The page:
In biology and psychology the credibility rating of materialism is falling. Can physics ride to the rescue? Some materialists prefer to call themselves physicalists, to emphasise that their hopes depend on modern physics, not nineteenth-century theories of matter. But physicalism’s own credibility rating has been reduced by physics itself, for four reasons.
First, some physicists insist that quantum mechanics cannot be formulated without taking into account the minds of observers. They argue that minds cannot be reduced to physics because physics presupposes the minds of physicists.
Second, the most ambitious unified theories of physical reality, string and M-theories, with ten and eleven dimensions respectively, take science into completely new territory. Strangely, as Stephen Hawking tells us in his book The Grand Design (2010), ‘No one seems to know what the “M” stands for, but it may be “master”, “miracle” or “mystery”.’ According to what Hawking calls ‘model-dependent realism’, different theories may have to be applied in different situations. ‘Each theory may have its own version of reality, but according to model-dependent realism, that is acceptable so long as the theories agree in their predictions whenever they overlap, that is, whenever they can both be applied.’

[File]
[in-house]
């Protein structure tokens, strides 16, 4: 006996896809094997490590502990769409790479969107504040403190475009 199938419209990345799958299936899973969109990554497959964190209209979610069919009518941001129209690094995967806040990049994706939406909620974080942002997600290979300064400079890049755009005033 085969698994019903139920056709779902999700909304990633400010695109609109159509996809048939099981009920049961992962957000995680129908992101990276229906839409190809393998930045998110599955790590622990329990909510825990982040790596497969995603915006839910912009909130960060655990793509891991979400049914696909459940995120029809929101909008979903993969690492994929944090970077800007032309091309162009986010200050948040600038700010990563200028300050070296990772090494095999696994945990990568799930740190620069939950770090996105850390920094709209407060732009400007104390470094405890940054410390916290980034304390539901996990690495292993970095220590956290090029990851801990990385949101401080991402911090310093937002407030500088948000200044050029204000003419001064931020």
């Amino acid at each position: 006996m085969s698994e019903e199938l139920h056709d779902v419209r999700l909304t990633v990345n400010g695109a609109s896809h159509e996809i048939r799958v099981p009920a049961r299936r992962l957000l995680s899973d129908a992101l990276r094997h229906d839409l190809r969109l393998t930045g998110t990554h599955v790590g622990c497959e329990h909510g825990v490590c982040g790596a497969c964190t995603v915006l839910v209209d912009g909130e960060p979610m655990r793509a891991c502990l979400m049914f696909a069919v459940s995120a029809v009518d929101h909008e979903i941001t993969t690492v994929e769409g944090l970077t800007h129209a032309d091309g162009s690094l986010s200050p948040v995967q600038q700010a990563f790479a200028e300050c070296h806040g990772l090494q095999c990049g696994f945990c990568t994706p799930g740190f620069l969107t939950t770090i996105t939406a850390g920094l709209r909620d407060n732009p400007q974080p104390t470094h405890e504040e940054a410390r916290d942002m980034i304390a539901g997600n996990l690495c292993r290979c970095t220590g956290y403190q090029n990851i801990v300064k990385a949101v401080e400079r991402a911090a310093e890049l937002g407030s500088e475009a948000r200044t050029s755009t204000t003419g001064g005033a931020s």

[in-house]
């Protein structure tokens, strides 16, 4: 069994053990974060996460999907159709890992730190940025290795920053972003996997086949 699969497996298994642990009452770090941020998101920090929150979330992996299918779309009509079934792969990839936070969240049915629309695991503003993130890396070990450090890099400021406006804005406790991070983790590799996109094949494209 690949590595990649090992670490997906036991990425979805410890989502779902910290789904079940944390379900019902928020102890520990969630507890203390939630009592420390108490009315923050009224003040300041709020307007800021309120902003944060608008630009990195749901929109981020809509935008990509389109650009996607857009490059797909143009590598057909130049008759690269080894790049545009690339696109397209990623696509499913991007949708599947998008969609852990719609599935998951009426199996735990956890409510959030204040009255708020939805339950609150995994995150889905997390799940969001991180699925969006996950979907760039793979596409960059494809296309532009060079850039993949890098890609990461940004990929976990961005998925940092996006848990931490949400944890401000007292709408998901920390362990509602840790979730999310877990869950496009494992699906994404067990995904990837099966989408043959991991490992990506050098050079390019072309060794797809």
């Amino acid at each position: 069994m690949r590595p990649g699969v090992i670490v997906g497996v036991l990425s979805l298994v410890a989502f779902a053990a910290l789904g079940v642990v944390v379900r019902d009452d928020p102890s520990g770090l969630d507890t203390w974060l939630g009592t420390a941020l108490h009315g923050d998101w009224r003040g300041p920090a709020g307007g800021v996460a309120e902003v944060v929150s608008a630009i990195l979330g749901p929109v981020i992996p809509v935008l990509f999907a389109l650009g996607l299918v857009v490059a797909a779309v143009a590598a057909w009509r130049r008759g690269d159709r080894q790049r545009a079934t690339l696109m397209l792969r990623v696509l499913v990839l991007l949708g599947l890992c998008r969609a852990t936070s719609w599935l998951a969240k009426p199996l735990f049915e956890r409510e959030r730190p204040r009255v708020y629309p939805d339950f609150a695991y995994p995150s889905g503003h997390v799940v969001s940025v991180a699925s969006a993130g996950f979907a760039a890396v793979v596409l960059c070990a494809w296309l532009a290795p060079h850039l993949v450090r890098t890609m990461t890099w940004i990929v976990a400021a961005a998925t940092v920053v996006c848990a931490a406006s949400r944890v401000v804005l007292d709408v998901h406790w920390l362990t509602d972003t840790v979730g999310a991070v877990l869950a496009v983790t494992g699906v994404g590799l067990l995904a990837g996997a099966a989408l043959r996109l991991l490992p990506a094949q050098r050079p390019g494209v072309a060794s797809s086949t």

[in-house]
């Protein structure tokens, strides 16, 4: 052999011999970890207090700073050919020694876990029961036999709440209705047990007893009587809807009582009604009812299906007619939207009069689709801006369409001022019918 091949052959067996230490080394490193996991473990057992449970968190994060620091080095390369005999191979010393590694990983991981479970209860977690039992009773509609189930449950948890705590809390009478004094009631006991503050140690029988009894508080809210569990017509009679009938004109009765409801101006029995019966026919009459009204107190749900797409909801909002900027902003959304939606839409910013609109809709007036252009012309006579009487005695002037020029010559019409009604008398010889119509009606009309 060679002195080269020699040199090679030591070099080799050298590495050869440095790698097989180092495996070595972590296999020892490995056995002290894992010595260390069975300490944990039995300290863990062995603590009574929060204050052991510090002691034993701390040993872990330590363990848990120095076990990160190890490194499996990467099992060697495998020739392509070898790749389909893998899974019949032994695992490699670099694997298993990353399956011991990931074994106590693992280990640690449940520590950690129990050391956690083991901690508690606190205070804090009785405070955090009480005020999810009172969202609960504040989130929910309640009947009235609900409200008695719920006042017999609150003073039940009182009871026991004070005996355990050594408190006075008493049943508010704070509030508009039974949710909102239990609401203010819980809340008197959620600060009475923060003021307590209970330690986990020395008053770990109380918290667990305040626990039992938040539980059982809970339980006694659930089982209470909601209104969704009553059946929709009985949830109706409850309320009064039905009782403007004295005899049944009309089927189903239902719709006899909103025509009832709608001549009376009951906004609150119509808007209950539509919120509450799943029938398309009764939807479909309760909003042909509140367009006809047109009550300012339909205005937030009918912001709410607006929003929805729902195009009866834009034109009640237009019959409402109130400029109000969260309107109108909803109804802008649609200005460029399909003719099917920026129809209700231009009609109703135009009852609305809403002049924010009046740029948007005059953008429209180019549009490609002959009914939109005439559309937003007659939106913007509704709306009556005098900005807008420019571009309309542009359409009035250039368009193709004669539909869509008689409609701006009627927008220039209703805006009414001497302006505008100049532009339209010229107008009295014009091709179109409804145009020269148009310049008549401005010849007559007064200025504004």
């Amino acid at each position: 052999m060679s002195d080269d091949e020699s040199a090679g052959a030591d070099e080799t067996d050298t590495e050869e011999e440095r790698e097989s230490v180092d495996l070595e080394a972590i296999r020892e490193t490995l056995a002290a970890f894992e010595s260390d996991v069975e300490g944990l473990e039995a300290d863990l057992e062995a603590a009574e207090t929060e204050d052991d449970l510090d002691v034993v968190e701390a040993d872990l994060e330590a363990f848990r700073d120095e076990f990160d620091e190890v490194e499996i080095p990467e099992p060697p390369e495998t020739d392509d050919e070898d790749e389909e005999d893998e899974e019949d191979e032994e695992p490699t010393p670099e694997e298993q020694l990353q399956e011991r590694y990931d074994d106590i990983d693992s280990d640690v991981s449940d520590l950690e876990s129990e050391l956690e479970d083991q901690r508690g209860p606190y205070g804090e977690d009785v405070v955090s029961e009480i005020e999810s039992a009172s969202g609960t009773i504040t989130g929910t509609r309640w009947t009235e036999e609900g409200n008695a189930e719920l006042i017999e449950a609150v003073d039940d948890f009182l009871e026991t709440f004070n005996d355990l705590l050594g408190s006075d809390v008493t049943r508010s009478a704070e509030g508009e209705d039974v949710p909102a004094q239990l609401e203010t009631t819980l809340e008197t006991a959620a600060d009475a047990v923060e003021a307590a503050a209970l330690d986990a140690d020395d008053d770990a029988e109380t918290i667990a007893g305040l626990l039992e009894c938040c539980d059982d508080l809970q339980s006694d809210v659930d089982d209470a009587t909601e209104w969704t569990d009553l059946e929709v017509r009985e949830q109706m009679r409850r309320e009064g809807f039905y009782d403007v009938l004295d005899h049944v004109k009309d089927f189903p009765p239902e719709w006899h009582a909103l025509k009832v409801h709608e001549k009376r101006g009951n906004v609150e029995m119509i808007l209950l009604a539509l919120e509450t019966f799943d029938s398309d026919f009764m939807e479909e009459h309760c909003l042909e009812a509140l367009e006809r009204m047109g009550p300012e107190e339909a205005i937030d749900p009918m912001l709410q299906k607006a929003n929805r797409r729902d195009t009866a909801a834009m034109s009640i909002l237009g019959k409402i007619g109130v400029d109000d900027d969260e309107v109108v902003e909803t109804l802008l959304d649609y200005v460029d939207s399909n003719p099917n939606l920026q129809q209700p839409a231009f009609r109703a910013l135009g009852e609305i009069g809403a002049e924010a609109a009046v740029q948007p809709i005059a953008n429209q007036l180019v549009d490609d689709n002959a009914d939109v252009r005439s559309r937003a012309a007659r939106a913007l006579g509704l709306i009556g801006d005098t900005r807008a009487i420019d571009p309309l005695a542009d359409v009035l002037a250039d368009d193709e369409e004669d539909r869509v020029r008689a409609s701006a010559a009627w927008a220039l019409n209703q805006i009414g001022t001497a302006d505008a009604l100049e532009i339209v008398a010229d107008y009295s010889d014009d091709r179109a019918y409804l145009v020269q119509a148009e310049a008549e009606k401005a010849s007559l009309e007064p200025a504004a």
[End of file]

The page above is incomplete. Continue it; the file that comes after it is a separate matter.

String theories and M-theories are currently untestable so ‘model-dependent realism’ can only be judged by reference to other models, rather than by experiment. It also applies to countless other universes, none of which has ever been observed. As Hawking points out,
M-theory has solutions that allow for different universes with different apparent laws, depending on how the internal space is curled. M-theory has solutions that allow for many different internal spaces, perhaps as many as 10500, which means it allows for 10500 diff erent universes, each with its own laws … The original hope of physics to produce a single theory explaining the apparent laws of our universe as the unique possible consequence of a few simple assumptions may have to be abandoned.